It’s boom time for Africa’s internet exchange points development
The number of internet exchange points (IXPs) established on the African continent has grown from 19 in 2012, to 46 in 2020.
This indicates a 58% increase over the past few years, according to the Internet Society’s latest report, titled “Moving Toward an Interconnected Africa: The 80/20 Initiative”.
While IXPs were founded in 1996, global non-profit organisation the Internet Society notes the burst of activity started in 2011, continuing over the last few years.
The organisation emphasises that IXPs enable the local exchange of internet traffic instead of using expensive international transit routes. This not only makes internet access much more affordable, it also improves the quality of access by providing more direct network connections, it notes.
The latest report, which examines Africa’s internet ecosystem and current status of IXPs, shows the significant gains made in advancing IXPs on the continent between 2012 and 2020.
It states there is a boom in this type of internet infrastructure development on the continent, with more than half of African countries with an IXP. Six countries – Angola, Democratic Republic of Congo, Kenya, Nigeria, South Africa and Tanzania – have more than one IXP.
Similarly, the presence of international content delivery networks has significantly increased, along with locally-developed content, it states.
Dawit Bekele, Africa regional vice-president for the Internet Society, explains: “Thanks to the continued work with partners over the years, we have many more sustainable IXPs that exchange a considerable amount of internet traffic in Africa. But there’s still work to do to ensure more internet traffic is exchanged on the continent.
“A key success factor for IXPs is that governments understand the value that internet infrastructure provides, which encourages the adoption of policies and regulations that enable internet ecosystems to thrive,” adds Bekele.
South Africa is the nation with the most developed internet ecosystem in Africa, based on the Internet Society’s review of all the countries in Africa with IXPs.
The report shows SA has achieved the goal of at least 80% localised traffic, followed by Kenya and Nigeria. “These countries have the most interconnected networks and have succeeded in exchanging 70-80% of their traffic locally.”
For its report, the organisation says it identified three stages of development, depending on the level of localised traffic, and driven by connections between and among internet service providers and content providers.
Based on the internet ecosystem stages of development, stage one refers to when the IXP is mainly used to exchange local traffic between local access providers; it localises up to approximately 30% of total traffic.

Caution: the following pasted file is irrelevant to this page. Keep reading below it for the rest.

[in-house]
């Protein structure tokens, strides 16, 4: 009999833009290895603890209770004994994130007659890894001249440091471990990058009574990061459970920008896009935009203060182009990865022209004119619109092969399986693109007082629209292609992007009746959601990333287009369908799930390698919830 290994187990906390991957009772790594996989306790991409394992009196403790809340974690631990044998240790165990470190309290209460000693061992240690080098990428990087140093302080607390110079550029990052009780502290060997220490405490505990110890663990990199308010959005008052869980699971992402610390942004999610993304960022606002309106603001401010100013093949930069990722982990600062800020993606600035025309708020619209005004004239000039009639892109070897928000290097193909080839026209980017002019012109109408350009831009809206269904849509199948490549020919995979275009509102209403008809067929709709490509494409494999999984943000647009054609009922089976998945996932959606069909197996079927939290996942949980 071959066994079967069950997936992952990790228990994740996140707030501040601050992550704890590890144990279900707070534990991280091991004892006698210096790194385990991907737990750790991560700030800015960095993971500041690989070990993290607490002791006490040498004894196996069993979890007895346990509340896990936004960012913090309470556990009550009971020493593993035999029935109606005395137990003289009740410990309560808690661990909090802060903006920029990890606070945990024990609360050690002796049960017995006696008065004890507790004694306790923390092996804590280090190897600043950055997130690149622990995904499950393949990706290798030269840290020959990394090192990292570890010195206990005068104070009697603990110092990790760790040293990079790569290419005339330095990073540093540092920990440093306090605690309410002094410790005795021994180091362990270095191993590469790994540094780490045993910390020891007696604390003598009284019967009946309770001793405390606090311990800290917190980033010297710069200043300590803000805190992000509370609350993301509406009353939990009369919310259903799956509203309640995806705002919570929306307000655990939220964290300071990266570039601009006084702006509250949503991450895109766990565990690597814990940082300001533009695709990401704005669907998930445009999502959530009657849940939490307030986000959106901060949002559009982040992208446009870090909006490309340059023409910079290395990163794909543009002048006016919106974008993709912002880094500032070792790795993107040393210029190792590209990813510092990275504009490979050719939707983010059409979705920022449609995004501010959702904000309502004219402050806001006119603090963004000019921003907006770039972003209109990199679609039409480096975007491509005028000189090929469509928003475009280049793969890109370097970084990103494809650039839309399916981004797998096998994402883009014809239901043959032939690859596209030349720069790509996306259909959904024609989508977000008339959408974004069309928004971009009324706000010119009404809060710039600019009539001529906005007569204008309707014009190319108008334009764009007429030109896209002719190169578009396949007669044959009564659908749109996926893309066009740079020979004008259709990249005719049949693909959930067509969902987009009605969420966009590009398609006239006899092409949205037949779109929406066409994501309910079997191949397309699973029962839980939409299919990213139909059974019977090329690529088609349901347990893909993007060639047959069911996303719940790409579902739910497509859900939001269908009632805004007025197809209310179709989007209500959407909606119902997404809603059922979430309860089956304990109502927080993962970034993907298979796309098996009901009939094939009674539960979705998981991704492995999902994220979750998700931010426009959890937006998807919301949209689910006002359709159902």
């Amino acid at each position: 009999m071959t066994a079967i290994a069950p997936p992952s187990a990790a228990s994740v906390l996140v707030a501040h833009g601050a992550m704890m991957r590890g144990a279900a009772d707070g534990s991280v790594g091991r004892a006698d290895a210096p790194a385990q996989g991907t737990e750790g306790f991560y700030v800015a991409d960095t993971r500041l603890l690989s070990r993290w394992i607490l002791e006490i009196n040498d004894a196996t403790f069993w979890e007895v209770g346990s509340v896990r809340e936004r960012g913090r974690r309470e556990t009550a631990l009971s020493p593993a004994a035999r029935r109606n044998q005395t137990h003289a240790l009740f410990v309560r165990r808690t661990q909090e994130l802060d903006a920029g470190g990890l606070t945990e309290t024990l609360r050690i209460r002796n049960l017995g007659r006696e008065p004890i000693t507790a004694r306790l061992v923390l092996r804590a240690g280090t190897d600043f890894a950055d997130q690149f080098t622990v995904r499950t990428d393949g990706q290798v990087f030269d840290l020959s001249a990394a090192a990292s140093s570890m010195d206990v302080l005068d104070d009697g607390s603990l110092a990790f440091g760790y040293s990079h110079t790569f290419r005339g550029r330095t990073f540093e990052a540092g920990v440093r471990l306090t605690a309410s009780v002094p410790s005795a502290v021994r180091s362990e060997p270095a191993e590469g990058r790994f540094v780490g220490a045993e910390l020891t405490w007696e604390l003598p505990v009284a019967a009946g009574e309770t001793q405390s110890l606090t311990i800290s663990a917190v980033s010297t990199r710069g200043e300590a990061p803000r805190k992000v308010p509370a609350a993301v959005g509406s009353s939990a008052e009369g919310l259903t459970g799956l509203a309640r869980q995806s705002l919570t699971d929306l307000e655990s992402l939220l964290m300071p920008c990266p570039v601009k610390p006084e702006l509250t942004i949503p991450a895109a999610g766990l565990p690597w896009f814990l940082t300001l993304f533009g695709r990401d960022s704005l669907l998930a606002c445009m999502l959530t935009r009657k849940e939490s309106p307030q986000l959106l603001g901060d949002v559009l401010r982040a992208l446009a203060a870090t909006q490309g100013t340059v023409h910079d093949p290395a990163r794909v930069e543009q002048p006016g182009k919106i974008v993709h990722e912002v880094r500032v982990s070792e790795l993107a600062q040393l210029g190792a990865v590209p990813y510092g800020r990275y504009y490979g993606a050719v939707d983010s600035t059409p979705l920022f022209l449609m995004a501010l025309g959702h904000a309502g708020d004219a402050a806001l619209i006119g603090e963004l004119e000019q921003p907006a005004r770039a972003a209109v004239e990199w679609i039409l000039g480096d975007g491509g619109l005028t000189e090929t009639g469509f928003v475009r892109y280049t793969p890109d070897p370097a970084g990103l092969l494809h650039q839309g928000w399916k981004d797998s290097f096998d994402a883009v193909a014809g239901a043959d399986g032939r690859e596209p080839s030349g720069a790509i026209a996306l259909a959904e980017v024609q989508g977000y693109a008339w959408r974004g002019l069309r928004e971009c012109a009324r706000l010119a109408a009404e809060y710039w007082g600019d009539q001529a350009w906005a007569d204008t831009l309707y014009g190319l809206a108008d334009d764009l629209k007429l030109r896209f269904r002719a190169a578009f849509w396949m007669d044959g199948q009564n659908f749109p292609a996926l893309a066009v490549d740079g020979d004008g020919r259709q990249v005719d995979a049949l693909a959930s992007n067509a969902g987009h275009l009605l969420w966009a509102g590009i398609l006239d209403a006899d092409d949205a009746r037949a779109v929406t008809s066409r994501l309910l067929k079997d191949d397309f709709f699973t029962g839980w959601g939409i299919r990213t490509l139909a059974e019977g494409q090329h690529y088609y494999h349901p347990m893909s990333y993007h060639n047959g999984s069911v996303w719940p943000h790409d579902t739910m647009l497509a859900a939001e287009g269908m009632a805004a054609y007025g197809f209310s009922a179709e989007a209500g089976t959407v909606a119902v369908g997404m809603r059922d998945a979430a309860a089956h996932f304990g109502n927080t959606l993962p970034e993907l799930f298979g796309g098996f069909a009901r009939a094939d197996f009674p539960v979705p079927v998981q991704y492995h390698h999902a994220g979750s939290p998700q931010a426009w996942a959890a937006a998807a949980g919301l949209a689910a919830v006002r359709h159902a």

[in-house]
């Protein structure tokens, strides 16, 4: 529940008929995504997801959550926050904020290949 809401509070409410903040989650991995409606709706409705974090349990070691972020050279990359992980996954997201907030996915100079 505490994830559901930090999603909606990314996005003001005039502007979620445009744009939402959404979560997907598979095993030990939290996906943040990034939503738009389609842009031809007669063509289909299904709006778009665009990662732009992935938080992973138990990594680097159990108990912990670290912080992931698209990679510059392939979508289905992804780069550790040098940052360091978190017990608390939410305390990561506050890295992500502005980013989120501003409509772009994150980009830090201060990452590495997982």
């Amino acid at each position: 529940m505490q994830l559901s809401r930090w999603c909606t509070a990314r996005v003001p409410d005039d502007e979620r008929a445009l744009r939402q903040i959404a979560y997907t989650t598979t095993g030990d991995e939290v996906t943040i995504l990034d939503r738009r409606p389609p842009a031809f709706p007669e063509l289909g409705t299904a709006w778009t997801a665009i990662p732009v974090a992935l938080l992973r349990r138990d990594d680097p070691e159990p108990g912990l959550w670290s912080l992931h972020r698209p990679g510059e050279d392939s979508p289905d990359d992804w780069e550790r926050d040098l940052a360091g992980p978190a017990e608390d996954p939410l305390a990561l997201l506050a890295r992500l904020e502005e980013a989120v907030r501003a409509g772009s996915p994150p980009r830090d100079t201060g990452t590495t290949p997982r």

In terms of stage two, international content is made available locally, attracted by the IXP and its member networks. This stage localises approximately 30% to 70% of total traffic.
In stage three, the Internet Society notes that local content is hosted locally, rather than in data centres located abroad. This particular stage localises 70% or more of total traffic.
The report notes that in 2012, in Kenya and Nigeria, approximately 30% of each country’s traffic was localised. However, this had significantly shifted by 2020.
“Between 2012 and 2020, both Kenya and Nigeria moved from the cusp of stage two, with 30% localised traffic, to the cusp of stage three, with 70% localised traffic. South Africa is the only country in Africa currently in stage three.
“Kenya, Nigeria and South Africa also have the only IXPs in the region comprising 50 or more connected networks. The number of members at an IXP is a strong indicator of the health of a country’s Internet ecosystem – both that there are so many networks and that they are all connected to the IXP.”
Local is lekker
The Internet Society highlights that in 2010, its team in Africa set itself an ambitious goal that 80% of African internet traffic would be locally accessible by 2020.
However, the 80/20 goal was not reached by last year, even though half the countries in Africa have IXPs.
As a result, the organisation says the community should set a new goal with the confidence that its activities will continue to have a strong, positive influence on the African IXP ecosystem.
“IXPs provide significant savings by localising internet traffic. A network can save up to $240 000 per year by connecting to a local IXP.
“A long-time community goal for Africa is that 80% of its internet traffic originates within the continent. For more than 10 years, the Internet Society has been supporting this goal by promoting IXPs as focal points for localising traffic, lowering the cost and latency of traffic exchange, and increasing the resilience of a country’s internet ecosystem.”